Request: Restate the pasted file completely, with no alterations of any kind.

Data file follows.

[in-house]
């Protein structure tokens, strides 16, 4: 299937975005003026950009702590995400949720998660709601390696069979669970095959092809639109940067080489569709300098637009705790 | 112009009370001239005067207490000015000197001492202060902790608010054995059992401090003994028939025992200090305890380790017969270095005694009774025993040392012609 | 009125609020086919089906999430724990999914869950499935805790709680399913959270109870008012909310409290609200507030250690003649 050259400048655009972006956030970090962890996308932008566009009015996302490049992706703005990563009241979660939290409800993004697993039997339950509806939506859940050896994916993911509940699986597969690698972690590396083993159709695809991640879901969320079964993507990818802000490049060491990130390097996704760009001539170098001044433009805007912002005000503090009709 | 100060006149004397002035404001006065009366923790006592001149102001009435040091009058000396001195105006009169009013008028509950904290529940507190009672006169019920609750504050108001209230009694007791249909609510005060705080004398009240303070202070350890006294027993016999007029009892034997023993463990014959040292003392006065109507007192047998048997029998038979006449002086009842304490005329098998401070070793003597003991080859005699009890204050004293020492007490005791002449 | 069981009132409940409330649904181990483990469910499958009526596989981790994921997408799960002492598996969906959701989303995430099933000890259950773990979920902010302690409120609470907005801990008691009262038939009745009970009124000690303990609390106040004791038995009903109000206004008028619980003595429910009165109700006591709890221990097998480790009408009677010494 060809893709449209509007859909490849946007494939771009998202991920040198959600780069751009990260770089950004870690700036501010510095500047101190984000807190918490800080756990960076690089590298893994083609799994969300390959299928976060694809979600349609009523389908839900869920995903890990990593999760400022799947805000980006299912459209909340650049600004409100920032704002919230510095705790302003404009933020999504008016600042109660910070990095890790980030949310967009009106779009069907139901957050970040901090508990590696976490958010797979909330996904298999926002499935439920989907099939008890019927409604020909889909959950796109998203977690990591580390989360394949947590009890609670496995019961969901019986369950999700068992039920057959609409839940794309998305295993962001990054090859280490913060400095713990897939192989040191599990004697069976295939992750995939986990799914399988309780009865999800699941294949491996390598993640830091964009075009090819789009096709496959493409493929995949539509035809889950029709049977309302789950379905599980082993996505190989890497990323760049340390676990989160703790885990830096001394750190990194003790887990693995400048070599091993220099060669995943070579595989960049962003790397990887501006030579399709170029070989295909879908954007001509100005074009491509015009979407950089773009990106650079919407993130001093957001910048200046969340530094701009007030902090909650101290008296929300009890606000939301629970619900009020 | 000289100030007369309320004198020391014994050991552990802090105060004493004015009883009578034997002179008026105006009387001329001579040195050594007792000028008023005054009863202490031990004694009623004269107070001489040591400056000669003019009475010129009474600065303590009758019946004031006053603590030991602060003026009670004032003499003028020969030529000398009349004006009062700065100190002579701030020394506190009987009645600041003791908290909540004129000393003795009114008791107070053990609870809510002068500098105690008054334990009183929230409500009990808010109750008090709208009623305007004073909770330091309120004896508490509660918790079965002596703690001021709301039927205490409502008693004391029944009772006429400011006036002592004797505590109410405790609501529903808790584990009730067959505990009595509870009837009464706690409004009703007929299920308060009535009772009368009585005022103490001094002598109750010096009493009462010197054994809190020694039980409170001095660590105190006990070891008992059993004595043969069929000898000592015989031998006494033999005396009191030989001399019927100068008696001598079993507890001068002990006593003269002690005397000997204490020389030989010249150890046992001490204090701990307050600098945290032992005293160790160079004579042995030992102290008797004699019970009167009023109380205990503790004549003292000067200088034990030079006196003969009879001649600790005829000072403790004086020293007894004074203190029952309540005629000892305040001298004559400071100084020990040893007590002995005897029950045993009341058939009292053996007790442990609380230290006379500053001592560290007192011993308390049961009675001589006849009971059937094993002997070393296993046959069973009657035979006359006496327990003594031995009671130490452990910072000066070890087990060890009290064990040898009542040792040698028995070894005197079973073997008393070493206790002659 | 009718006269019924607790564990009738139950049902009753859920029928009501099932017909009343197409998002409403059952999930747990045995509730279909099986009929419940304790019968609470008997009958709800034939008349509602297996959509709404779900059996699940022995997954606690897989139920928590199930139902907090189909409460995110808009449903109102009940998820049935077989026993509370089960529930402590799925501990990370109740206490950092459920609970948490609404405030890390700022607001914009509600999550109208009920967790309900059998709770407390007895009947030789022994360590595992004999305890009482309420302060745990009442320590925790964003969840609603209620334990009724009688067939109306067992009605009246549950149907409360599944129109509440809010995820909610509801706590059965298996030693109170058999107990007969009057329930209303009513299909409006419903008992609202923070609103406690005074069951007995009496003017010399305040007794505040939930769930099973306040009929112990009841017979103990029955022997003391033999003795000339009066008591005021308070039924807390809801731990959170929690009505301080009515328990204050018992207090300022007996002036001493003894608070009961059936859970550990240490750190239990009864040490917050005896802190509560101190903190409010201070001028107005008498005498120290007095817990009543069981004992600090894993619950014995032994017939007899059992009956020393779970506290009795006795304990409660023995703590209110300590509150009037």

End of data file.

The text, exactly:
[in-house]
């Protein structure tokens, strides 16, 4: 299937975005003026950009702590995400949720998660709601390696069979669970095959092809639109940067080489569709300098637009705790 | 112009009370001239005067207490000015000197001492202060902790608010054995059992401090003994028939025992200090305890380790017969270095005694009774025993040392012609 | 009125609020086919089906999430724990999914869950499935805790709680399913959270109870008012909310409290609200507030250690003649 050259400048655009972006956030970090962890996308932008566009009015996302490049992706703005990563009241979660939290409800993004697993039997339950509806939506859940050896994916993911509940699986597969690698972690590396083993159709695809991640879901969320079964993507990818802000490049060491990130390097996704760009001539170098001044433009805007912002005000503090009709 | 100060006149004397002035404001006065009366923790006592001149102001009435040091009058000396001195105006009169009013008028509950904290529940507190009672006169019920609750504050108001209230009694007791249909609510005060705080004398009240303070202070350890006294027993016999007029009892034997023993463990014959040292003392006065109507007192047998048997029998038979006449002086009842304490005329098998401070070793003597003991080859005699009890204050004293020492007490005791002449 | 069981009132409940409330649904181990483990469910499958009526596989981790994921997408799960002492598996969906959701989303995430099933000890259950773990979920902010302690409120609470907005801990008691009262038939009745009970009124000690303990609390106040004791038995009903109000206004008028619980003595429910009165109700006591709890221990097998480790009408009677010494 060809893709449209509007859909490849946007494939771009998202991920040198959600780069751009990260770089950004870690700036501010510095500047101190984000807190918490800080756990960076690089590298893994083609799994969300390959299928976060694809979600349609009523389908839900869920995903890990990593999760400022799947805000980006299912459209909340650049600004409100920032704002919230510095705790302003404009933020999504008016600042109660910070990095890790980030949310967009009106779009069907139901957050970040901090508990590696976490958010797979909330996904298999926002499935439920989907099939008890019927409604020909889909959950796109998203977690990591580390989360394949947590009890609670496995019961969901019986369950999700068992039920057959609409839940794309998305295993962001990054090859280490913060400095713990897939192989040191599990004697069976295939992750995939986990799914399988309780009865999800699941294949491996390598993640830091964009075009090819789009096709496959493409493929995949539509035809889950029709049977309302789950379905599980082993996505190989890497990323760049340390676990989160703790885990830096001394750190990194003790887990693995400048070599091993220099060669995943070579595989960049962003790397990887501006030579399709170029070989295909879908954007001509100005074009491509015009979407950089773009990106650079919407993130001093957001910048200046969340530094701009007030902090909650101290008296929300009890606000939301629970619900009020 | 000289100030007369309320004198020391014994050991552990802090105060004493004015009883009578034997002179008026105006009387001329001579040195050594007792000028008023005054009863202490031990004694009623004269107070001489040591400056000669003019009475010129009474600065303590009758019946004031006053603590030991602060003026009670004032003499003028020969030529000398009349004006009062700065100190002579701030020394506190009987009645600041003791908290909540004129000393003795009114008791107070053990609870809510002068500098105690008054334990009183929230409500009990808010109750008090709208009623305007004073909770330091309120004896508490509660918790079965002596703690001021709301039927205490409502008693004391029944009772006429400011006036002592004797505590109410405790609501529903808790584990009730067959505990009595509870009837009464706690409004009703007929299920308060009535009772009368009585005022103490001094002598109750010096009493009462010197054994809190020694039980409170001095660590105190006990070891008992059993004595043969069929000898000592015989031998006494033999005396009191030989001399019927100068008696001598079993507890001068002990006593003269002690005397000997204490020389030989010249150890046992001490204090701990307050600098945290032992005293160790160079004579042995030992102290008797004699019970009167009023109380205990503790004549003292000067200088034990030079006196003969009879001649600790005829000072403790004086020293007894004074203190029952309540005629000892305040001298004559400071100084020990040893007590002995005897029950045993009341058939009292053996007790442990609380230290006379500053001592560290007192011993308390049961009675001589006849009971059937094993002997070393296993046959069973009657035979006359006496327990003594031995009671130490452990910072000066070890087990060890009290064990040898009542040792040698028995070894005197079973073997008393070493206790002659 | 009718006269019924607790564990009738139950049902009753859920029928009501099932017909009343197409998002409403059952999930747990045995509730279909099986009929419940304790019968609470008997009958709800034939008349509602297996959509709404779900059996699940022995997954606690897989139920928590199930139902907090189909409460995110808009449903109102009940998820049935077989026993509370089960529930402590799925501990990370109740206490950092459920609970948490609404405030890390700022607001914009509600999550109208009920967790309900059998709770407390007895009947030789022994360590595992004999305890009482309420302060745990009442320590925790964003969840609603209620334990009724009688067939109306067992009605009246549950149907409360599944129109509440809010995820909610509801706590059965298996030693109170058999107990007969009057329930209303009513299909409006419903008992609202923070609103406690005074069951007995009496003017010399305040007794505040939930769930099973306040009929112990009841017979103990029955022997003391033999003795000339009066008591005021308070039924807390809801731990959170929690009505301080009515328990204050018992207090300022007996002036001493003894608070009961059936859970550990240490750190239990009864040490917050005896802190509560101190903190409010201070001028107005008498005498120290007095817990009543069981004992600090894993619950014995032994017939007899059992009956020393779970506290009795006795304990409660023995703590209110300590509150009037």